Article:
The band structures of III-V semiconductors (InP, InAs, InSb, GaAs, and GaSb) are calculated using the HSE06 hybrid functional, GW, and local potentials optimized for the description of band gaps. We show that the inclusion of a quarter of the exact HF exchange allows to predict accurate direct band gaps for InP, InAs, and InSb, i.e., 1.48, 0.42, 0.28 eV, in good agreement with recent experiments, i.e., 1.42, 0.42, 0.24 eV, respectively. The calculated effective masses and Luttinger parameters are also in reasonable agreement with experiment, although a tendency towards underestimation is observed with increasing anion mass. In order to find more efficient methods than hybrid functionals, the modified Becke-Johnson exchange potential is also employed to calculate the effective masses. The agreement of the effective masses with experiment is comparable to the one obtained with the HSE06 hybrid functional. Therefore, this opens a way to model band structures of much large systems than possible using hybrid functionals.
The paper presents two ways of improving the Jacobi–Davidson method for calculating the eigenvalues and eigenvectors described by eight-band k · p model for quantum dots and other low dimensional structures. First, the method is extended by the application of time reversal symmetry operator. This extension allows efficient calculations of the twofold degeneracy present in the multiband k · p model and other interior eigenvalues. Second, the preconditioner for the indefinite matrix which comes from the discretization of the eight band k · p Hamiltonian is presented. The construction of this preconditioner is based on physical considerations about energy band structure in the k · p model. On the basis of two real examples, it is shown that the preconditioner can significantly shorten the time needed to calculate the interior eigenvalues, despite the fact that the memory usage of the preconditioner and Hamiltionian is comparable. Finally, some technical details for implementing the eight band k · p Hamiltonian and the eigensolver are provided
Coehoorn, R.; Haas, C.; Dijkstra, J.; Flipse, C.J.F.; de Groot, R. A.; Wold, A.
1987-01-01
The band structures of the semiconducting layered compounds MoSe2, MoS2, and WSe2 have been calculated self-consistently with the augmented-spherical-wave method. Angle-resolved photoelectron spectroscopy of MoSe2 using He I, He II, and Ne I radiation, and photon-energy-dependent normal-emission photoelectron spectroscopy using synchrotron radiation, show that the calculational results give a good description of the valence-band structure. At about 1 eV below the top of the valence band a dis...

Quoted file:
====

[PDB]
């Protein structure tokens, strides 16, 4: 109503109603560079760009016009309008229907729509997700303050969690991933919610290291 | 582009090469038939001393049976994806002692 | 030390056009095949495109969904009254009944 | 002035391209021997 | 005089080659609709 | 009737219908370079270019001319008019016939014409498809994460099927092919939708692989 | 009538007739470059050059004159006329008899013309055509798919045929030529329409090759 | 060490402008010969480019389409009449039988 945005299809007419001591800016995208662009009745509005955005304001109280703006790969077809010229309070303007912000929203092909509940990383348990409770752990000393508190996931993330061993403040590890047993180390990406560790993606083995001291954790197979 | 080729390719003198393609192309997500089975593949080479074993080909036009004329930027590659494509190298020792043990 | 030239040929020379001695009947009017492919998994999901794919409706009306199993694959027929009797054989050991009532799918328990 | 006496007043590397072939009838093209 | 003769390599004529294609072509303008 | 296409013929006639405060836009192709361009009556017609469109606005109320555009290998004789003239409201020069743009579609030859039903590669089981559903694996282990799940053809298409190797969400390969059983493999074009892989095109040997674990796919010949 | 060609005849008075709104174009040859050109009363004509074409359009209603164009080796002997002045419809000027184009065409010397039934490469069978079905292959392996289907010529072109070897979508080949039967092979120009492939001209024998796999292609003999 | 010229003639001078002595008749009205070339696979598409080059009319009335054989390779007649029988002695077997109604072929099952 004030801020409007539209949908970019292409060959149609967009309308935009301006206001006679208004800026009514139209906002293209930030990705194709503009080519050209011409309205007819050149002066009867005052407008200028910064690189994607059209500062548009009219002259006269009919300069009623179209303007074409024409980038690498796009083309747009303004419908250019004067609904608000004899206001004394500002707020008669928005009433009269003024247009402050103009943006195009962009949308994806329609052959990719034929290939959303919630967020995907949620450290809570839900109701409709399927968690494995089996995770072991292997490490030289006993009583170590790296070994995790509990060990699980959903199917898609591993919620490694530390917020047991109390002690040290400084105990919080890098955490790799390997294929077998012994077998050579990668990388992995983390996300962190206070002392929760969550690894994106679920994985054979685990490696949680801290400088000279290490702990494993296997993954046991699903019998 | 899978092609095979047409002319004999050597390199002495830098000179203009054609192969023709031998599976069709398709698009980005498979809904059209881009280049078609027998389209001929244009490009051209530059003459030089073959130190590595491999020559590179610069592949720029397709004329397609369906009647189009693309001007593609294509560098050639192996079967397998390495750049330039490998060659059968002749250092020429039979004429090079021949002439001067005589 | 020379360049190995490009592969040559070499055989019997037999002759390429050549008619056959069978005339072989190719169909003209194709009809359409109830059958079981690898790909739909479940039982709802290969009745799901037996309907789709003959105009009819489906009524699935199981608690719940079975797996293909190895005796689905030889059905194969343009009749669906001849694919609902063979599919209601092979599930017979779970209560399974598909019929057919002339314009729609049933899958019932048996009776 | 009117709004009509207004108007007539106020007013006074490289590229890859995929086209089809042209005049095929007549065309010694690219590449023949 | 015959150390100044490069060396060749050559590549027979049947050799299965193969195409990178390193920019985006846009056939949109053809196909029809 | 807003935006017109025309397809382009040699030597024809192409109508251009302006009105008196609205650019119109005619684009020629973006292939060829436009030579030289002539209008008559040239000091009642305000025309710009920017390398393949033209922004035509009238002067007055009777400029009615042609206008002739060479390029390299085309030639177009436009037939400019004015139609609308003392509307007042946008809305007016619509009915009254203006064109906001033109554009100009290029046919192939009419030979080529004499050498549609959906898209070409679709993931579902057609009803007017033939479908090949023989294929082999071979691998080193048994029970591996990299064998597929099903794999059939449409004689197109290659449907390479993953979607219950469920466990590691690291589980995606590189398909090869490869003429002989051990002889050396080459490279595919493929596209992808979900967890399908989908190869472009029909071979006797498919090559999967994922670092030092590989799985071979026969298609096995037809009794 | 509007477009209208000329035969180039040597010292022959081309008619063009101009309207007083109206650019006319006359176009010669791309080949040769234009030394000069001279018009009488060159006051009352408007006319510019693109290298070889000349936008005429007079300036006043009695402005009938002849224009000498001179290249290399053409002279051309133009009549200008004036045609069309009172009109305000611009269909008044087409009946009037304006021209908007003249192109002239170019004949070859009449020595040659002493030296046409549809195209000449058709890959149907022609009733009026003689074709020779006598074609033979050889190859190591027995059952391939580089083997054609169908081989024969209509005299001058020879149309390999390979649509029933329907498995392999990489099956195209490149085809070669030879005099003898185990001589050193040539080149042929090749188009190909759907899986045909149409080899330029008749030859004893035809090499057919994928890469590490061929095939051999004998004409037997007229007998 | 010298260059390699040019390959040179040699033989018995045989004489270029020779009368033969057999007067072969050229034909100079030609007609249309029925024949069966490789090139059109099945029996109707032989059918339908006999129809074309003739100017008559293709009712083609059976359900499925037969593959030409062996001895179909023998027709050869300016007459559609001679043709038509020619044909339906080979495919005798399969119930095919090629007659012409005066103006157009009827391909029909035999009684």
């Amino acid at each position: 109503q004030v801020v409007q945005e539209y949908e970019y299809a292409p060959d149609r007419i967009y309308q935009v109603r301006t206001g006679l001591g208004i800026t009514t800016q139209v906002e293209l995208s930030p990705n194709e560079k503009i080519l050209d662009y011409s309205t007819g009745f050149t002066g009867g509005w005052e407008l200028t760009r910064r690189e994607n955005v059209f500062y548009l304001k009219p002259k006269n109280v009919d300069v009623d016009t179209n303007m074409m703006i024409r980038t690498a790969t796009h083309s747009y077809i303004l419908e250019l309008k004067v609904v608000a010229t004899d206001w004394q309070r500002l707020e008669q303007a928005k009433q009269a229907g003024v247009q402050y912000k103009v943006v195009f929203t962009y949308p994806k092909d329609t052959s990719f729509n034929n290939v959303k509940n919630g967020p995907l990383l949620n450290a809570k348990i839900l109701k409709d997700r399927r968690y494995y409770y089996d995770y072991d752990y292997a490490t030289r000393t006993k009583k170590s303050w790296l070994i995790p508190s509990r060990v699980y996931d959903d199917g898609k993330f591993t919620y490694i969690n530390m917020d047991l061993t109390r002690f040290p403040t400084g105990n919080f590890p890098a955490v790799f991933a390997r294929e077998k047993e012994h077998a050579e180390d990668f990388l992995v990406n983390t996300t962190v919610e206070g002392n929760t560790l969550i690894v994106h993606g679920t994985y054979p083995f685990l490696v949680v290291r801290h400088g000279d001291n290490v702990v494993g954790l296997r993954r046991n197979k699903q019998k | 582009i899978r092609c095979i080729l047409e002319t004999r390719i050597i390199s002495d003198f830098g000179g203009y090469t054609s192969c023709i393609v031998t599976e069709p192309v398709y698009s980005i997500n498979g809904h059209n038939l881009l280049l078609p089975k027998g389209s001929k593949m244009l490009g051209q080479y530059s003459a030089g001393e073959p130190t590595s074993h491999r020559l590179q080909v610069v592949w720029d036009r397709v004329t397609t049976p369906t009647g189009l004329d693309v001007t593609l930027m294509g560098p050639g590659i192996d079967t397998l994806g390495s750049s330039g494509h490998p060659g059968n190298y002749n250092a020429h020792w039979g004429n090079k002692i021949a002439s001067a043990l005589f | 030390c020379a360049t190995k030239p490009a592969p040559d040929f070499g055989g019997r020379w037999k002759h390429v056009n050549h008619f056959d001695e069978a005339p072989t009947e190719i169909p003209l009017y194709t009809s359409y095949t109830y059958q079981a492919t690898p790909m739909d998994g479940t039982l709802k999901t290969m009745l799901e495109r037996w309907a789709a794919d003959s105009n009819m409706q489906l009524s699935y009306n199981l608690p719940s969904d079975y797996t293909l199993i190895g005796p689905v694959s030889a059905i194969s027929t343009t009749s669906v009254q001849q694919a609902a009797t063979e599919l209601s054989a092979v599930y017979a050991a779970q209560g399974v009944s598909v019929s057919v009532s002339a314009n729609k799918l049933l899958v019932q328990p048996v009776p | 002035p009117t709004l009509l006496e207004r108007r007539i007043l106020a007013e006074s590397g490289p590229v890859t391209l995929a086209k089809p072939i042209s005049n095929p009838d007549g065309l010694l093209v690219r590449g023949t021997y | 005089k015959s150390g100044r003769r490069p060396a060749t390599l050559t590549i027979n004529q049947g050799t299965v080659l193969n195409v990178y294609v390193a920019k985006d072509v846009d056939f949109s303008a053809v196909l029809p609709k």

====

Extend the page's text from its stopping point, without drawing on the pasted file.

The well-known 'augmented plane waves' method, for the calculation of electronic states in crystals, is first reviewed. A modification of this method in the case of insulators is then described, which treats exchange in the exact Hartree-Fock formulation, without use of the common free-electron approximation. The band structure of several rare gases (Ne, Ar) and ionic compounds (LiF, NaF, KF, LiCl, NaCl, KCl) has been calculated and discussed. The main point is the strong influence of correlation effects which must be taken into account before comparison between calculated and measured optical transitions. Such an improvement is obtained by including a local polarization potential in the one-electron Hamiltonian, leading to a good agreement of the theoretical transitions with the experimental ones. (author)
Electron momentum density and band structure calculations of {alpha}- and {beta}-GeTe
Vadkhiya, Laxman [Department of Physics, University College of Science, M.L. Sukhadia University, Udaipur 313001, Rajasthan (India); Arora, Gunjan [Department of Physics, Techno India NJR Institute of Technology, Udaipur 313002, Rajasthan (India); Rathor, Ashish [Department of Physics, University College of Science, M.L. Sukhadia University, Udaipur 313001, Rajasthan (India); Ahuja, B.L., E-mail: blahuja@yahoo.com [Department of Physics, University College of Science, M.L. Sukhadia University, Udaipur 313001, Rajasthan (India)
2011-12-15
We have measured isotropic experimental Compton profile of {alpha}-GeTe by employing high energy (662 keV) {gamma}-radiation from a {sup 137}Cs isotope. To compare our experiment, we have also computed energy bands, density of states, electron momentum densities and Compton profiles of {alpha}- and {beta}-phases of GeTe using the linear combination of atomic orbitals method. The electron momentum density is found to play a major role in understanding the topology of bands in the vicinity of the Fermi level. It is seen that the density functional theory (DFT) with generalised gradient approximation is relatively in better agreement with the experiment than the local density approximation and hybrid Hartree-Fock/DFT. - Highlights: > Compton profile of {alpha}-GeTe using a 20 Ci {sup 137}Cs Compton spectrometer. > Compared experimental Compton data with density functional theory. > Reported energy bands and density of states of {alpha}- and {beta}-GeTe. > EVED profiles analysed to check the covalent character.